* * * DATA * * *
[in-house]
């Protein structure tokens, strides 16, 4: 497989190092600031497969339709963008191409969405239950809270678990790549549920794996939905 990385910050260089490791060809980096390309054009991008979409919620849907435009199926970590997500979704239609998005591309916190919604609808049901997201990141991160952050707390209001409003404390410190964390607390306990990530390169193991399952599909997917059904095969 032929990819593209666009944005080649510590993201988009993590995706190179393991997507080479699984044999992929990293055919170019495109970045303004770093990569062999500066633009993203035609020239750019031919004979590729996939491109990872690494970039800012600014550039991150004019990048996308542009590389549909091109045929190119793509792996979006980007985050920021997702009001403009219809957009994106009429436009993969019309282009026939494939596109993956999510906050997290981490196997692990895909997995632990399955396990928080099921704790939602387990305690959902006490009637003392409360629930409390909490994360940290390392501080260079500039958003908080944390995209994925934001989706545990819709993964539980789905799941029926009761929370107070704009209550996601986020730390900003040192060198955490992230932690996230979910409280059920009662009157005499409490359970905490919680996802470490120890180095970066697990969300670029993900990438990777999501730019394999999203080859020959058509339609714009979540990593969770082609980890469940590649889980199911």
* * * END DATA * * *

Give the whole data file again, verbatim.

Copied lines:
[in-house]
């Protein structure tokens, strides 16, 4: 497989190092600031497969339709963008191409969405239950809270678990790549549920794996939905 990385910050260089490791060809980096390309054009991008979409919620849907435009199926970590997500979704239609998005591309916190919604609808049901997201990141991160952050707390209001409003404390410190964390607390306990990530390169193991399952599909997917059904095969 032929990819593209666009944005080649510590993201988009993590995706190179393991997507080479699984044999992929990293055919170019495109970045303004770093990569062999500066633009993203035609020239750019031919004979590729996939491109990872690494970039800012600014550039991150004019990048996308542009590389549909091109045929190119793509792996979006980007985050920021997702009001403009219809957009994106009429436009993969019309282009026939494939596109993956999510906050997290981490196997692990895909997995632990399955396990928080099921704790939602387990305690959902006490009637003392409360629930409390909490994360940290390392501080260079500039958003908080944390995209994925934001989706545990819709993964539980789905799941029926009761929370107070704009209550996601986020730390900003040192060198955490992230932690996230979910409280059920009662009157005499409490359970905490919680996802470490120890180095970066697990969300670029993900990438990777999501730019394999999203080859020959058509339609714009979540990593969770082609980890469940590649889980199911």